David was also very mindful to instil the idea that consultants must be aware of the commercial nature of the businesses that hire security risk consultants, that justifications must not only be given but be well explained when treating risk. We were then given an idea of the tools available to security risk managers in the form of tables and threat matrices useful in analysing risk.
The day passed quickly and despite the fairly relentless nature of information dissemination the whole class seem attentive and in full concentration, interspersed was discourse on the many definitions used in risk management, it was great to hear many different perspectives on the nature of threats such as terrorism.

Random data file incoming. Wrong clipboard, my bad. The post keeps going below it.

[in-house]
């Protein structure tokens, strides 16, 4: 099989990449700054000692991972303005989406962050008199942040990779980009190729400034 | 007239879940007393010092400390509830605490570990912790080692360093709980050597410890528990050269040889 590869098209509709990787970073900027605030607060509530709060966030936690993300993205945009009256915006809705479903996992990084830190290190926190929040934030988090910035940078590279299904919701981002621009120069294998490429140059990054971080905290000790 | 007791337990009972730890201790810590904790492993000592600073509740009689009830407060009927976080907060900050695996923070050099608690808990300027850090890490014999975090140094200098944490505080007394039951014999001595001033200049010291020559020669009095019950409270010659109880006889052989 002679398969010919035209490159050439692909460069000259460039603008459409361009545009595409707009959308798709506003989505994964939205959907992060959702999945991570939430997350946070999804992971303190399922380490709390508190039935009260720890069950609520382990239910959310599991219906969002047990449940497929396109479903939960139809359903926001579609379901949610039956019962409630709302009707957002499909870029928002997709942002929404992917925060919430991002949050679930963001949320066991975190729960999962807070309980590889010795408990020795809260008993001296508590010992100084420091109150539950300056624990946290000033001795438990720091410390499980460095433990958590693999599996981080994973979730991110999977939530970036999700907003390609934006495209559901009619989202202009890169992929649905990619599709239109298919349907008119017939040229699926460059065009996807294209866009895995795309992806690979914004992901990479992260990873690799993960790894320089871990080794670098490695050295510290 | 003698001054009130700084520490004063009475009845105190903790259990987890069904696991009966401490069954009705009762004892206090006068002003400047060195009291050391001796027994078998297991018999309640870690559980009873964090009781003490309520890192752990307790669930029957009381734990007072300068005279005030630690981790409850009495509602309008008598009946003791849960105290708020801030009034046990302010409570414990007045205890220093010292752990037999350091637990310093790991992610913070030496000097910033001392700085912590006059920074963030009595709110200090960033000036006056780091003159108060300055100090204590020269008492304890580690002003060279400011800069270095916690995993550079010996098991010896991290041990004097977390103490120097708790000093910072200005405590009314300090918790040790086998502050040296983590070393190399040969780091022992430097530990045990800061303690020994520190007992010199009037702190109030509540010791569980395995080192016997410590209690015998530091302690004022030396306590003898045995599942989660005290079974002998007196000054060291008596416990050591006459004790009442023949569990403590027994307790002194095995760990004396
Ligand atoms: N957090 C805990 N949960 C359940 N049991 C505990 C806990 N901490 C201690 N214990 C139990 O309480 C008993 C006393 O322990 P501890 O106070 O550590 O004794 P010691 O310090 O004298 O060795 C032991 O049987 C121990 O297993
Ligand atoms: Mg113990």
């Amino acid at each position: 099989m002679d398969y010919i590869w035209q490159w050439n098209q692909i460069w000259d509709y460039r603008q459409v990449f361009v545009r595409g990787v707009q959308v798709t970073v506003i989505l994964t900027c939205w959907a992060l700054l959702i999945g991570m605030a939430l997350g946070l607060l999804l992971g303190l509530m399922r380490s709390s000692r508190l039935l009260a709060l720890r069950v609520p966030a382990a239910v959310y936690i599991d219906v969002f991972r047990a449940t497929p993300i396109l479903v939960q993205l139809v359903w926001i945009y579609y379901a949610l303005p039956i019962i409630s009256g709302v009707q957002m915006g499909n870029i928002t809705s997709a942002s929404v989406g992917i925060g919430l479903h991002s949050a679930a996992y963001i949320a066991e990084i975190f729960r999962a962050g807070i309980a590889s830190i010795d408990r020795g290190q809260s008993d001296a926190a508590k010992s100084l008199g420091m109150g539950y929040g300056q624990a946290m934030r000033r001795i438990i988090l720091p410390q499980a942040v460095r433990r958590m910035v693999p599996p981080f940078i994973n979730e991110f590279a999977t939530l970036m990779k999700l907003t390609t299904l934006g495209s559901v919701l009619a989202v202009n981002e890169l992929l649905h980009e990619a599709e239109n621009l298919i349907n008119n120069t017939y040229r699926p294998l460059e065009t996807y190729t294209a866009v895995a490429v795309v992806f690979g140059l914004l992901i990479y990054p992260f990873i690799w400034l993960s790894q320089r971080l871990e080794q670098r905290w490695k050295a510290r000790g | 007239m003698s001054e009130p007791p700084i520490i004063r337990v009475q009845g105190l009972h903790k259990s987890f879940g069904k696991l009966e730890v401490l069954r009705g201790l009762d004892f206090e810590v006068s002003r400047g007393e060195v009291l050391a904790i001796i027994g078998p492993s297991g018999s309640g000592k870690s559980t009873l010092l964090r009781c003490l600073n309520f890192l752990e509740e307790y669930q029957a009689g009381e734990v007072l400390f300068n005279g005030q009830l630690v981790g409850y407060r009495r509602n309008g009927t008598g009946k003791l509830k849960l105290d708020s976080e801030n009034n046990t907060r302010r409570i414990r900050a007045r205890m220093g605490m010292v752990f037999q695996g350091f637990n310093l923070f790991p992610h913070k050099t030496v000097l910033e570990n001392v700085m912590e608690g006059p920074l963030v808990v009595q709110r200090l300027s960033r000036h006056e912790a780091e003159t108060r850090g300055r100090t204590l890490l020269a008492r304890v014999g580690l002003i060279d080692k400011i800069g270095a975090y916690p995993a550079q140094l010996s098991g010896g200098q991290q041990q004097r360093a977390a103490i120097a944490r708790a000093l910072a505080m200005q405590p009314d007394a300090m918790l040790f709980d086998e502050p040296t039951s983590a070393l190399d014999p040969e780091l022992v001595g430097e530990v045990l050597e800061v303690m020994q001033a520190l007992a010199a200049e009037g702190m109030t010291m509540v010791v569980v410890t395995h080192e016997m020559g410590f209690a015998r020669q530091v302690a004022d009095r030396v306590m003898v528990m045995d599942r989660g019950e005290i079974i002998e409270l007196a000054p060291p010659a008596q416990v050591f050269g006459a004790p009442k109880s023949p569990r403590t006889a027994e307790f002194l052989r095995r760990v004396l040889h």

The day was capped off by a look at risk analysis pertinent to country and region. This gives a general idea of potential issues a company might encounter when operating away from their usual home, here David explained the importance of understanding the bespoke nature of consultancy in this field. What might paralyse a risk averse engineering company might not deter a charitable organisation which has a larger appetite for it. A quick team based exercise in generating country relevant strategic intelligence followed, which we shall be presenting tomorrow. Follow this blog to see how it goes!